Sunday, September 04, 2016

Some of my most asked Friday Questions

But always worth answering again (especially on a holiday weekend when I'm in rehearsal for my new play). 

kermit is the latest to ask this one:

If I'm a writer who's written for broadcast and print but has no background in show business, and I've written an original script(not a spec)that I think is pretty good...where do I go from here? Is there someone who can look it over and tell me if it's good, or not, or where it might need a nip and tuck? Would an agent ever read anything cold-mailed to him/her, or would the agent send it back unopened?

I would enroll in a writing class at a local university. Most have nighttime extension programs. Between the instructor and your classmates, you will get feedback. Here’s what I wouldn’t do: There are “writers” out there who advertise their consulting services. You pay them a thousand dollars; they read and critique your script. There may be exceptions, but those are a rip-off. You’re paying big money with no idea if the reader is any good. At least a college course is reasonable, the instructor is somewhat credible, and you’ll be introduced to other hopefuls like yourself and can create a network and support system.

You can enter your script in screenplay contests.  If well-received, that will give a leg up when trying to land representation.  

Never send an agent anything that isn’t your very best work. You get one shot at making an impression. You’re not looking at an agent to critique your script; you’re looking at him to represent you. You need to impress him.  Best of luck.

unkystan asks:

When there is a spin-off of a continuing series, is the spin-off cast contractually obligated to do it? I read somewhere that Norman Fell and Audra Lindley were very upset when "The Ropers" was quickly cancelled and they couldn't go back to "Three's Company". Same with Polly Holliday ("Flo"). What if they refuse to do it?

When characters are spun-off into their own series they strike new deals, usually for a lot more money. Sometimes there might be a clause allowing them to either guest on their original series or return to it if the spin-off tanks.

But often times once you leave the nest you’re out. The original series moves on and your character might no longer fit in. That’s the risk you take.

My favorite spin-off story is from SANFORD & SON. It became THE SANFORD ARMS. Neither Redd Fox or Demond Wilson were in it. As someone said, “NBC just renewed the set.”

Brian has a MASH question:

Ken- The show jumps around in time quite a bit. There were episodes where Eisenhower was president and then a few years later Truman is president. There are other examples too. When you and David were working on the show, was there any direction as far as a timeline?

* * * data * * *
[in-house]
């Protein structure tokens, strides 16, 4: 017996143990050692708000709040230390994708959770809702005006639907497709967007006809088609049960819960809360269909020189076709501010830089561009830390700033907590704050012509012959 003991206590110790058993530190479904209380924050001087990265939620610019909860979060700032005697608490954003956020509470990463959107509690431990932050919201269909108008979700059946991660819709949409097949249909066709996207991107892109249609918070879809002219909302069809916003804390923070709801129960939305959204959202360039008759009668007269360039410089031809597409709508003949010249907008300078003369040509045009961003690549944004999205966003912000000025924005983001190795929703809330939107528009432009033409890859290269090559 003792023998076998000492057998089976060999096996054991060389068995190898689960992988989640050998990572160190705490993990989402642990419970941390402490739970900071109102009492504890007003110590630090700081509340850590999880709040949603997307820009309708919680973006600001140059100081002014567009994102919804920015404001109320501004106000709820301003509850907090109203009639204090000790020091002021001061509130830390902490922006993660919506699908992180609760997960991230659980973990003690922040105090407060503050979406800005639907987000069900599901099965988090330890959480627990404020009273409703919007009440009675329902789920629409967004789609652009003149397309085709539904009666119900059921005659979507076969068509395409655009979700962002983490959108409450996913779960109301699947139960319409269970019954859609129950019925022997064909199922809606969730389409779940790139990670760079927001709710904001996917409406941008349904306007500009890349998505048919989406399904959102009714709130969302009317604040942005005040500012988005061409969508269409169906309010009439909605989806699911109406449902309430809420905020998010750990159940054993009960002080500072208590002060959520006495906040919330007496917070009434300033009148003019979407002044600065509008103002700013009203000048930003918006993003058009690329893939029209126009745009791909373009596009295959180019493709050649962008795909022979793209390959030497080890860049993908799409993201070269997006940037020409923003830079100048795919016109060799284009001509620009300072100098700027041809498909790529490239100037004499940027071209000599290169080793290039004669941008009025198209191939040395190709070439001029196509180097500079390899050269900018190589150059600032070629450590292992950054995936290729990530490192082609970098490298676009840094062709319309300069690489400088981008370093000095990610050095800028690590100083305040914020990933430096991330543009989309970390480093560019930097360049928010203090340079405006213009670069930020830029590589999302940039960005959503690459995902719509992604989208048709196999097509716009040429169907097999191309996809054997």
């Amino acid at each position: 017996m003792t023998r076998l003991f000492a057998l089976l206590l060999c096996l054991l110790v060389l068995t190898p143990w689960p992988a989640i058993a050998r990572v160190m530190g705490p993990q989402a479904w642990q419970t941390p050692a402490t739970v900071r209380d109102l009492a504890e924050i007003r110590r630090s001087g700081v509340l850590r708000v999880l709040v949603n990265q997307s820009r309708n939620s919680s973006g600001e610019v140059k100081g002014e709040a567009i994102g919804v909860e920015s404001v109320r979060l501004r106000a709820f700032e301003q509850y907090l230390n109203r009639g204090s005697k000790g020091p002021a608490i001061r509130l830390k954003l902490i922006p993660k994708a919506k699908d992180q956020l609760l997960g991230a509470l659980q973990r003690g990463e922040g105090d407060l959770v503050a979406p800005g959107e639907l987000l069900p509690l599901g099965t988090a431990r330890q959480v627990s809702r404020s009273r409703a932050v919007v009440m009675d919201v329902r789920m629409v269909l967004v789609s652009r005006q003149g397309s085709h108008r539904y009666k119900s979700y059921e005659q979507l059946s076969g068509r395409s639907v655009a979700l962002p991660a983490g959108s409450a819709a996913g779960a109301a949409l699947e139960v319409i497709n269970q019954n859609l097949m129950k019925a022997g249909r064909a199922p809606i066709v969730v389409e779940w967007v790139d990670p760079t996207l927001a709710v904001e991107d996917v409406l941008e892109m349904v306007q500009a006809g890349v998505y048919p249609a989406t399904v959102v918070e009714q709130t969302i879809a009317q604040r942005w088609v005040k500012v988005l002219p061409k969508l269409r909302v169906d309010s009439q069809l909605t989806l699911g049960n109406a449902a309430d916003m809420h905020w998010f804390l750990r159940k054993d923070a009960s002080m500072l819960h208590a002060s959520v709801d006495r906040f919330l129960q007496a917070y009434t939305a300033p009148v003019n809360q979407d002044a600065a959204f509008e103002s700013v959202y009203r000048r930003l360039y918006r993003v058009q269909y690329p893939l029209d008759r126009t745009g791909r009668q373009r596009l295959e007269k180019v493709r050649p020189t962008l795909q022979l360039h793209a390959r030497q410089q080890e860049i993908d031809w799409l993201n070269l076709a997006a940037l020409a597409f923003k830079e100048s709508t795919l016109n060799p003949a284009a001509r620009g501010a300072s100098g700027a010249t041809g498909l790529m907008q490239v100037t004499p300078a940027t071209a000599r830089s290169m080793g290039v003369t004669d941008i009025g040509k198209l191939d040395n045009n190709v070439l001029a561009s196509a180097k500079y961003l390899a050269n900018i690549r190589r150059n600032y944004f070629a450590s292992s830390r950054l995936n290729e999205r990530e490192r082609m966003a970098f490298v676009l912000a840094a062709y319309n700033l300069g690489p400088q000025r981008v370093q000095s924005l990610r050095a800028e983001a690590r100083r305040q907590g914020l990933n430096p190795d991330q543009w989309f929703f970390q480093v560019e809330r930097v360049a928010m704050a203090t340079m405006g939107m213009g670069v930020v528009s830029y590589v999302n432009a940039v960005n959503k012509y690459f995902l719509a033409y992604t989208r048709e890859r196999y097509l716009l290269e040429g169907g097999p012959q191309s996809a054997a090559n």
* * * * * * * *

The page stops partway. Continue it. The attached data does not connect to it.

The big cheat on that show was that it lasted 3 1/2 times longer the Korean War. During our years we tread that lightly. After we had left they did an episode that took place over an entire year. It was a clever idea and good episode, but to me it just pointed out the enormous conceit we were asking the public to buy. Not to mention how it screwed with the show’s timeline. Since the episode focused on 1951 that meant that the whole Trapper, Henry Blake, Radar, Frank Burns era (8 or 9 seasons of the show) all took place during a roughly one year period.

But let's face it, by that point in the series run MASH was bulletproof. They could have done a show where the Starship Enterprise landed on the chopper pad and they’d get away with it.  And if the show had gone another two years I bet that idea might have started looking pretty good.  

And finally, from Mike:

I just saw a commercial for a film that gave away one of the funnier bits in the film. Did you ever have a promo for one of your shows that gave away too much and ruined the joke or the show for the viewer?

That was a constant battle with network promo people. My big concern wasn’t spoiling jokes. It was giving away key plot twists.

Now then, movie trailers. I never care if they use the best jokes. For whatever reason, when audiences eventually watch the movie and those jokes arrive they still laugh, sometimes harder. I don’t really know why. I guess that’s my Friday Question.

You can leave your Friday Questions in the comments sections. Muchas thanks, and enjoy the last official weekend of summer.  Christmas ads begin Tuesday.  


sanford said...

Regarding movie trailers, I tend to forget what I have seen by the time the movie comes out. That goes for comedy or drama. In some cases I don't see the movie until they are on HBO or Showtime. By that time I have mostly forgotten what the trailers are about. Is this something fairly recent where movie trailers give so much away? Did this occur in the 30's, 40's or 50's

Stu West said...